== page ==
One of the Toronto talk radio stations run by redneck, Tea Party wannabe, reactionary fundamentalist knuckle-draggers (aren’t they all?) asked me to debate yesterday. Sadly for my opponent, I was on an airplane. Thus, I did not meet Kerri Lynn McAlister.
At least that’s who I was told would be the intended foil to my renting-is-actually-okay position. Until I got off that plane, first in Montreal, afterwards in Nova Scotia, I had no idea who KLM is. Then I read the Toronto Star. There she was.
“Kerri Lynn McAllister was shocked last month to receive notice of an almost 10% increase — $150 a month — on the downtown condo she and her boyfriend had been renting for $1,625,” a large article – syndicated in a number of dailies this week – detailed. “She was even more surprised to find out the hike — three times what’s allowed for most apartments under provincial rent controls — was perfectly legal.”
My first thought was that KLM must have been born in the far north country and raised by beavers. New-build condos have been exempt from Ontario rent control for years. Why renters shoehorned into all those concrete boxes would not know this is remarkable on its own. Can they not spell ‘google’?
The story had a central theme: renters are victims. Screwed. And the investors who own those condos are the screwees.
“Downtown condo realtor Andrew la Fleur estimates condo rents in the core have jumped 10 to 15 per cent just in the last year because of the perfect storm now hitting Toronto’s downtown… La Fleur calls the ability to impose rent hikes of anywhere from $50 to $5,000 a month an investors’ secret weapon. ‘Wow. Let that sink in for a minute,’ he says in a recent blog.”
Of course, as I’ve proven time and again, reality is something quite different. Most investor-landlords are lucky to break even on their condos, usually in negative cash flow because market rents simply can’t cover financing, condo fees and taxes – let alone give a return on invested equity. In other words, someone like KLM renting a unit for $1,625 is being subsidized by the delusional twit who actually owns the place, even with a mortgage at sub-3%. They’re also avoiding the looming disaster of a condo market meltdown – a story now getting almost daily coverage.
How could a smart young professional not figure this out? Unless she has zero real estate knowledge?
As I walked through the airport, powered up my phone and checked out the latest anguished comments to this tormented blog, I suddenly realized who Kerri Lynn McAlister really is. She’s a plant.
This is no dumbass, hitchhiked-in-from-Kenora, gee-whiz babe. She’s a seasoned online marketer, media groupie and one of the key executives for a growing company that flogs mortgages – none of which was revealed in the newspaper article, but pointed out by readers here.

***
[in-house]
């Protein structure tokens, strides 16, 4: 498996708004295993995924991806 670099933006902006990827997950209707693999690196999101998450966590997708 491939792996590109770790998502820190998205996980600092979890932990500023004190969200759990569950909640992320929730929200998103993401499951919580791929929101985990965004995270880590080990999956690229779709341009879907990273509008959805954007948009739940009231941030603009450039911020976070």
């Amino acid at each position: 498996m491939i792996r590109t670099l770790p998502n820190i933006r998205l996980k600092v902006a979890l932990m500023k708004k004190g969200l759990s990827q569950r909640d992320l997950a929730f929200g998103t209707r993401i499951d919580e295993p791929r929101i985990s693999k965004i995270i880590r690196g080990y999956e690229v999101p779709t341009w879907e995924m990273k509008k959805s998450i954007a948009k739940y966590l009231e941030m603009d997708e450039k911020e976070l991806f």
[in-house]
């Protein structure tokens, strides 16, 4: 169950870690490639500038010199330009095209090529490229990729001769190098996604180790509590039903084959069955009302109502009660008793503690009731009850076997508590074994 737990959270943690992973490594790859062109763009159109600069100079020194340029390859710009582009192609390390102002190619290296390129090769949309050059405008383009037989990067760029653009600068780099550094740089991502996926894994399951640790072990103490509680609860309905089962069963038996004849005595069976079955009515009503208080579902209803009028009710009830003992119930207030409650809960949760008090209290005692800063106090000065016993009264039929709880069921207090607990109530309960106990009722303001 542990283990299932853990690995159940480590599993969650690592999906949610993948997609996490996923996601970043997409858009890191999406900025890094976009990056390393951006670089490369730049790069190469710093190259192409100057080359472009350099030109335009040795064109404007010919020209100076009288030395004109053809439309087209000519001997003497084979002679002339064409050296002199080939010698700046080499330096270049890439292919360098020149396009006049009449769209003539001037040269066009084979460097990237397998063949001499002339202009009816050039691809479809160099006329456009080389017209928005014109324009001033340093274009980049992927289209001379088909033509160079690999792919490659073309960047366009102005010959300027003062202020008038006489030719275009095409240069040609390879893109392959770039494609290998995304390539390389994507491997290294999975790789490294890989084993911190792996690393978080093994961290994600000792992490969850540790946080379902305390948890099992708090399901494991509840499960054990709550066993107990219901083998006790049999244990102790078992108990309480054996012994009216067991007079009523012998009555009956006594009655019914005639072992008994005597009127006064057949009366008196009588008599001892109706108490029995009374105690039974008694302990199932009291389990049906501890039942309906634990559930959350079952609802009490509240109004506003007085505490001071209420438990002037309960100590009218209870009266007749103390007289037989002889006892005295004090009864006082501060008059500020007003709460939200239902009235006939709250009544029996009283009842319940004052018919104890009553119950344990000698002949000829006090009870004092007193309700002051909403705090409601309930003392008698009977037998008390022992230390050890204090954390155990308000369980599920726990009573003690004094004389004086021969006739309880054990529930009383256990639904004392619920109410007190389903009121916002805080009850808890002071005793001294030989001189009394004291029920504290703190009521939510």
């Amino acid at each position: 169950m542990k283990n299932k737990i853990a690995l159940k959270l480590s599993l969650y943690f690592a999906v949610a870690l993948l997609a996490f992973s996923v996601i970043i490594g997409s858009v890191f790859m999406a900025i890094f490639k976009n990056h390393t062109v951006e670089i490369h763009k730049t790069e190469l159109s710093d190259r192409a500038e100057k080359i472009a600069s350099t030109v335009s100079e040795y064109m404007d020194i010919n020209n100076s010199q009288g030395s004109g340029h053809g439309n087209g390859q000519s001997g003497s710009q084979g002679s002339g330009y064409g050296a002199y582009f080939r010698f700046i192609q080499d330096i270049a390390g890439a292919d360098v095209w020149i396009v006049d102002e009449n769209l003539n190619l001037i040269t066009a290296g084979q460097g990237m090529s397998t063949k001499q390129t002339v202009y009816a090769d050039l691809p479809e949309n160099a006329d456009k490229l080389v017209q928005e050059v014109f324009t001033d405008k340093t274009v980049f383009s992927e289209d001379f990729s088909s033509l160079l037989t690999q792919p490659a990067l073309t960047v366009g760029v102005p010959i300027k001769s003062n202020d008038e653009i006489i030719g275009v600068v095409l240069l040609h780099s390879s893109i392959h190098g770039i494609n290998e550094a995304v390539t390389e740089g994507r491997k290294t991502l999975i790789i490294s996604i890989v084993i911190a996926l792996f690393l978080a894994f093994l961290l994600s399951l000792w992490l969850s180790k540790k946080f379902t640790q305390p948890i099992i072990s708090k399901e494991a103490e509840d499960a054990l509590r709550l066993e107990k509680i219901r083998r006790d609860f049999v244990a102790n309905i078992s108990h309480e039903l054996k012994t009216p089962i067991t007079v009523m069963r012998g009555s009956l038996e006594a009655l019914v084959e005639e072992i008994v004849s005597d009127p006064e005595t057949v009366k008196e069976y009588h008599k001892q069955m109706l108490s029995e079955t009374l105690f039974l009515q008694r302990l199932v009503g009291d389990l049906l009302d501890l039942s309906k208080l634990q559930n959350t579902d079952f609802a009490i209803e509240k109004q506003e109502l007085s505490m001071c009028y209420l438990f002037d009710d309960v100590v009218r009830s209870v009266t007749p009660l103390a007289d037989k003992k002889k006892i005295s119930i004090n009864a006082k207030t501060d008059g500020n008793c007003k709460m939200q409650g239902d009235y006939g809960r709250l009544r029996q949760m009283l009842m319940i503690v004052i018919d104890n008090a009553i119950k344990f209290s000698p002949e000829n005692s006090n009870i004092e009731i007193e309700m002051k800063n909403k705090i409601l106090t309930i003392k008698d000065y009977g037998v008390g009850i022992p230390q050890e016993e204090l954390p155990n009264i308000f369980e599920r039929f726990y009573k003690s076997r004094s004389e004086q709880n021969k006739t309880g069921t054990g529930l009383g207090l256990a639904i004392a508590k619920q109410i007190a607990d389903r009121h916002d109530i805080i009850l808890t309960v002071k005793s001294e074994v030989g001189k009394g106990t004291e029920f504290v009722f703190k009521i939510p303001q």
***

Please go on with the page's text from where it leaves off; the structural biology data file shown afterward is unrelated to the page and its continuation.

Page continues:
For the record, this woman is Chief Marketing Officer for RateHub.ca, which makes all its money from click-through referrals to mortgage providers. She has also worked in marketing and communications at Calum Ross Mortgage. RateHub’s bio points out the obvious talent KLM has exhibited for getting attention: “As the team’s master marketer, she’s always looking for new ways to increase the company’s presence, both online and off. She’s on almost every social networking site you can think of, so look her up! Just be prepared to read tweets about marketing, travel, fashion, The Bachelor, and everything in between.”
There’s more: “Kerri-Lynn is frequently quoted in the press on topics related to both the mortgage industry and successful marketing tactics. She has appeared in publications such as The Globe and Mail, Maclean’s Magazine and the Toronto Star.”
Wait. There must be a mistake. How could Kerri-Lynn have been featured in a Star story about how bad renting is when she’s appeared in the same publication as a real estate and mortgage expert? Did the reporter know this and unethically suppress it? Or did she unprofessionally fail to research? Huh? I’m so confused.
As it turns out, KLM is also a newspaper writer and industry spokesperson.
Check out this comment she made to Maclean’s magazine on fixed vs variable home loans. Does this sound like an ingénue?
Actually, variable rates are generally less attractive right now compared to fixed rates. Typically, variable rates follow the direction of the target interest rate set by the Bank of Canada; however, while the target rate has remained unchanged for over a year, variable mortgage rates have risen. This is because banks have reduced the discounts they offer on the prime lending rate. A few months ago five-year variable rates could be found at a discount of -0.95 per cent to the (3.0 per cent) prime rate but now are closer to -0.25 per cent on the prime rate (2.75 per cent), or at a premium-to-prime (3.1 per cent) with the big banks. Comparing this to a fixed rate of the same term duration, the spread between them is very small. Or, put another way, there is a very small premium to pay for the security of a fixed rate. Variable rates with shorter terms (one-three years) are actually higher than their fixed counterparts right now.
And is that level of knowledge consistent with the pouty post she made on her Facebook page?
I’m going to be on the radio tomorrow… I agreed to this before I read all the hater comments on the Star article. I would like to point out I never complained about the premium I pay for living downtown. I was crying over the fact I thought I was protected by rental regulations.
Well, come to your own conclusions. But I’d say this is just another great example of an industry which is as out-of-control as it is unregulated. Stick it in the file with the yellow helo over White Rock full of fake realtors, the rented Lawn Asians outside new condo sales offices or the Van marketing employees impersonating buyers from China in front of TV cameras.
This should tell you much.